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The 50 best games of the '80s

30. Exile (1988)

Any game that dares implement a physics-based control system inevitably risks alienating a large section of the gaming community, despite the fact that such a move invariably adds enormously to the subtly of the gameplay (see also Lunar Lander, Asteroids, Defender, Lunar Jetman, and so on). Exile is no exception. With the interplay between gravity, natural phenomena like fire and water, plus a protagonist equipped with a jetpack, Exile immediately presented players with a fairly steep learning curve, before further complicating matters with massive pseudo-random levels, uncommonly intelligent enemies, and a bewildering array of useful objects. Scary stuff, but Exile may just be the most ambitious title to emerge from those golden years of gaming.

29. International Karate+ (1986)

Though Data Easts Karate Champ was the game that first introduced many to the mighty beat-em-up, the finest martial arts thrills to be had in the 80s were actually those coded by bedroom programmers. First came The Way Of The Exploding Fist Melbourne House, followed by Archer Macleans International Karate (also known as World Karate Championship), a game that almost prompted a lawsuit from Melbourne House and in fact did lead to a legal battle with Data East. When this failed, the maverick coder was free to further polish the already gleaming format with IK+, improving the fight mechanics, adding two-on-one battles, and sneaking in all manner of easter eggs.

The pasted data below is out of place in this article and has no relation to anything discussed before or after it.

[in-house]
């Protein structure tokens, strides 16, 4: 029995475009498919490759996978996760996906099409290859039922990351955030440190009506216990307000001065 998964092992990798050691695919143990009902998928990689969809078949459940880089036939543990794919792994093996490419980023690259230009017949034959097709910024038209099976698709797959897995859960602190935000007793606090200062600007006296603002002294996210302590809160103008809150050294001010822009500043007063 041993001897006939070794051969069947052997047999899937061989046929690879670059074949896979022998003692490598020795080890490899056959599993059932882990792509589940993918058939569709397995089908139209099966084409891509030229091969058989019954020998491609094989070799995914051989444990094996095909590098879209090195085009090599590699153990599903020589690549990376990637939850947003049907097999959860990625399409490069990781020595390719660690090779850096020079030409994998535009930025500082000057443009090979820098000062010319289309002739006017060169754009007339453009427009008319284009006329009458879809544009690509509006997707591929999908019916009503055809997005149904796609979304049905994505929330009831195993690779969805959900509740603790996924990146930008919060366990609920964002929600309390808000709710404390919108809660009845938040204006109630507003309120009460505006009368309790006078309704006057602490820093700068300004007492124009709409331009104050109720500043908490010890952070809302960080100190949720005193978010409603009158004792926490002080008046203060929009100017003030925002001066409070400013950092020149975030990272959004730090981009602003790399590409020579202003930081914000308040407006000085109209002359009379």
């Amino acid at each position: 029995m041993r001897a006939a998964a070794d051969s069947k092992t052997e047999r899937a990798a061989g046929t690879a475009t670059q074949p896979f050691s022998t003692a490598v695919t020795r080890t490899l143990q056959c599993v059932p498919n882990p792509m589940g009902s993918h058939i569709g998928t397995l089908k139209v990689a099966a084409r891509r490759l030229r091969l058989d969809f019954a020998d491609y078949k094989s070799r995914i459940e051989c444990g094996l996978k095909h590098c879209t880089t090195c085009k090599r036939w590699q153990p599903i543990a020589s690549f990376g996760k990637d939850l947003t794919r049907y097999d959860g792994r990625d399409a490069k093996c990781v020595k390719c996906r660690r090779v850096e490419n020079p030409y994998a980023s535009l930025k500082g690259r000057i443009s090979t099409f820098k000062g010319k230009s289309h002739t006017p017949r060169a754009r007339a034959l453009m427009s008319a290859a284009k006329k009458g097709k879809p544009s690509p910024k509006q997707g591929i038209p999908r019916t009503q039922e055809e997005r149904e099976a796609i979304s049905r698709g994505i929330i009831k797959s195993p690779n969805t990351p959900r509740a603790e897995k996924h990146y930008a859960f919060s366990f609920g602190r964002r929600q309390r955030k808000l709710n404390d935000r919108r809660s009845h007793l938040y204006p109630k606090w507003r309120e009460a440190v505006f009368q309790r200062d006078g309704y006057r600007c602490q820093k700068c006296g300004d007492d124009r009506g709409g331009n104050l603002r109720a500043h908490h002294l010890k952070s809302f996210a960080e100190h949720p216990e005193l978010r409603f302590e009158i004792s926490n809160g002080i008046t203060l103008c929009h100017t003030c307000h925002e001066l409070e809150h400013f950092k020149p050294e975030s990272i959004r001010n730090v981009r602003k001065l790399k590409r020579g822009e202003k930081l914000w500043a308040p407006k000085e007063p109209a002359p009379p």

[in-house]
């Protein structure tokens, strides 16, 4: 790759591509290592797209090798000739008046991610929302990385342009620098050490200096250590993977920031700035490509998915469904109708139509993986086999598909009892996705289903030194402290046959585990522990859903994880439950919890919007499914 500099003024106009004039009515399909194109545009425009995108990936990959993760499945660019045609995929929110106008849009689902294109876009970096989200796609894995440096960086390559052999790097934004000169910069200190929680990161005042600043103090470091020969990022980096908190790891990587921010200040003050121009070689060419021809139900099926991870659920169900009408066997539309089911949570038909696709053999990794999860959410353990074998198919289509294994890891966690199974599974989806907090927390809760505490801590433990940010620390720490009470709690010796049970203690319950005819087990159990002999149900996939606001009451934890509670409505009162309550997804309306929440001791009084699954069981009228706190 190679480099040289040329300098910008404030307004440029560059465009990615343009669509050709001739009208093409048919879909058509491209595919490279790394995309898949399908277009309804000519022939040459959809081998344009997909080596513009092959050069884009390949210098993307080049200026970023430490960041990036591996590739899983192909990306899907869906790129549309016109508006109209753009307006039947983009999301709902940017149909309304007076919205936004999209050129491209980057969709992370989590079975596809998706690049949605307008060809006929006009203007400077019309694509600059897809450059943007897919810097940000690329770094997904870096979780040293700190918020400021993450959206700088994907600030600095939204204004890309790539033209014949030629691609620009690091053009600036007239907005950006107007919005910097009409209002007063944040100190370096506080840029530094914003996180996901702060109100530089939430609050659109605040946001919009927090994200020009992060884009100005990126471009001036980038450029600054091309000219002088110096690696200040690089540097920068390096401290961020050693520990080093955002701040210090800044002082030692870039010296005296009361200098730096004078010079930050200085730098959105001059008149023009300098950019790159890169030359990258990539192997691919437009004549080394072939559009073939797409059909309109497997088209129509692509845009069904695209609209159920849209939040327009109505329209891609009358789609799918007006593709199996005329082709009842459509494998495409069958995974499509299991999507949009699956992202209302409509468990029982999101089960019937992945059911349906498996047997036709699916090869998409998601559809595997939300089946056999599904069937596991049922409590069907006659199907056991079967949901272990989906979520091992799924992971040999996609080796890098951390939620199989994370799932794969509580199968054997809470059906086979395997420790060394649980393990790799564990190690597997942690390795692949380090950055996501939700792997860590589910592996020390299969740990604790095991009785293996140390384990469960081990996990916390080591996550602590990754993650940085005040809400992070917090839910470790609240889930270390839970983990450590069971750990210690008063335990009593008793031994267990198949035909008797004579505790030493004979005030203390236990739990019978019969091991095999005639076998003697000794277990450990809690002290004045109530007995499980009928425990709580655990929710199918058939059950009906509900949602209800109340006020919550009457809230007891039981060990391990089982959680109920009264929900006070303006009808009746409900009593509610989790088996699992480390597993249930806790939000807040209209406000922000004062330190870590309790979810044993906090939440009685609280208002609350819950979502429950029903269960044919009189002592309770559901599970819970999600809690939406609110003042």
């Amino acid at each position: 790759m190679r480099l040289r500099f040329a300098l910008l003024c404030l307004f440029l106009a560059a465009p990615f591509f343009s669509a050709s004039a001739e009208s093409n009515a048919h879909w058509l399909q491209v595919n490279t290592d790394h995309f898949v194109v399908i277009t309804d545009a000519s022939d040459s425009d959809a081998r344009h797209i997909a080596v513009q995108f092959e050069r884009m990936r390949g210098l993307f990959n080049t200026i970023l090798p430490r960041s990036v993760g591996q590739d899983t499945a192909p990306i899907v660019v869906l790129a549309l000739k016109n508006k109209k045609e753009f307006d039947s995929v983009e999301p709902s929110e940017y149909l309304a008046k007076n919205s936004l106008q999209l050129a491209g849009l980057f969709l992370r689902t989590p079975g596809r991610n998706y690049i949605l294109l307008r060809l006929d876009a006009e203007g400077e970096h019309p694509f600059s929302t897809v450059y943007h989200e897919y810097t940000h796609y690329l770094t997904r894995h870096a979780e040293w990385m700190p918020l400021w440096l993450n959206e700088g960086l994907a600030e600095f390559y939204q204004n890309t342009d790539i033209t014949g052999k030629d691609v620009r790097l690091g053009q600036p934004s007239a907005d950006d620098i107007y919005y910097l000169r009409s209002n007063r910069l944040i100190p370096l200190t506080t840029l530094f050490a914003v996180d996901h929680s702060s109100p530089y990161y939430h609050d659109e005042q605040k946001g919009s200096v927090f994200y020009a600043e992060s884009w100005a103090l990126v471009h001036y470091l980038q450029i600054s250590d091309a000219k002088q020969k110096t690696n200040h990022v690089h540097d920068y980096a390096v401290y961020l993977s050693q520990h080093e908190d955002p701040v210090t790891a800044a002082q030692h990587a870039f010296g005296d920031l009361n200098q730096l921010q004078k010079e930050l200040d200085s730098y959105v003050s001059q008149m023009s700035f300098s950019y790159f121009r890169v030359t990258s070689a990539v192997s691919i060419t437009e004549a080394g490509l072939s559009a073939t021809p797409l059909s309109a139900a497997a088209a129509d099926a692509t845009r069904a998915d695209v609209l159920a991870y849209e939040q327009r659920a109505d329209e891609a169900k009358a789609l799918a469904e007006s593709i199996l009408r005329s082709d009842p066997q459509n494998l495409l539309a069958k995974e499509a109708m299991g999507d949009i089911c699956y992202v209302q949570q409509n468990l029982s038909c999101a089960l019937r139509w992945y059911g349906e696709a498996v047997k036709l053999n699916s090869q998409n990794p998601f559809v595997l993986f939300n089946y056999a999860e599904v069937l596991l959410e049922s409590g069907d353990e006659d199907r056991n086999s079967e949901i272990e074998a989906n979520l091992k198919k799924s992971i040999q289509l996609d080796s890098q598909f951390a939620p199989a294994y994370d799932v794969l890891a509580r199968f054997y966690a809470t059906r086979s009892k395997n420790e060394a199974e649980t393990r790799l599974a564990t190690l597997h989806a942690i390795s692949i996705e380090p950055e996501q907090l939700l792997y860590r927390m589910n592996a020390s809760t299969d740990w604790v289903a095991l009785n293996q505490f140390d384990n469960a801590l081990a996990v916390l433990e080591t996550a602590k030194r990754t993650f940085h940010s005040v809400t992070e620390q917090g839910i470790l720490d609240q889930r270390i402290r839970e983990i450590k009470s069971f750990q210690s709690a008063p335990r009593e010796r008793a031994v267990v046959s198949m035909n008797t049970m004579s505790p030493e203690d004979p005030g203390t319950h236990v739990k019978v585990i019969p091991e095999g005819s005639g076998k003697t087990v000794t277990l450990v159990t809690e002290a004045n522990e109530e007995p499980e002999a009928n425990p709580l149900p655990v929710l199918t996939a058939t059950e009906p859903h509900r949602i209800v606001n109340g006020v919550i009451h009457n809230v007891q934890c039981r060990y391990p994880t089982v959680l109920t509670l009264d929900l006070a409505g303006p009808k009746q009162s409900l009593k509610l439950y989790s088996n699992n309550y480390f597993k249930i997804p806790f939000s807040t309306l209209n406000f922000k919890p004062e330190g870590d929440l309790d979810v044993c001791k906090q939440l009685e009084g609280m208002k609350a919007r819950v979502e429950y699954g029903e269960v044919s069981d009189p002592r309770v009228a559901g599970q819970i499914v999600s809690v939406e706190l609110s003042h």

28. Ms. Pac-Man (1981)

Having transformed expectations about how the demographic coin-op games could attract with their US launch of Namcos Pac-Man, Midway decided to target the female gaming market a little more blatantly with this sequel, creating one of the most popular arcade games of all time in the process. Initially released without permission from Namco, Ms. Pac-Man featured near-identical gameplay to its predecessor, but adds longevity via the inclusion of five mazes and more random ghost behaviours, and considerable charm via pastel colour schemes and suitably themed cut-scenes. The original home computer and console versions also add various features, such as a simultaneous two-player mode, though whether any of these improved the formula any is questionable.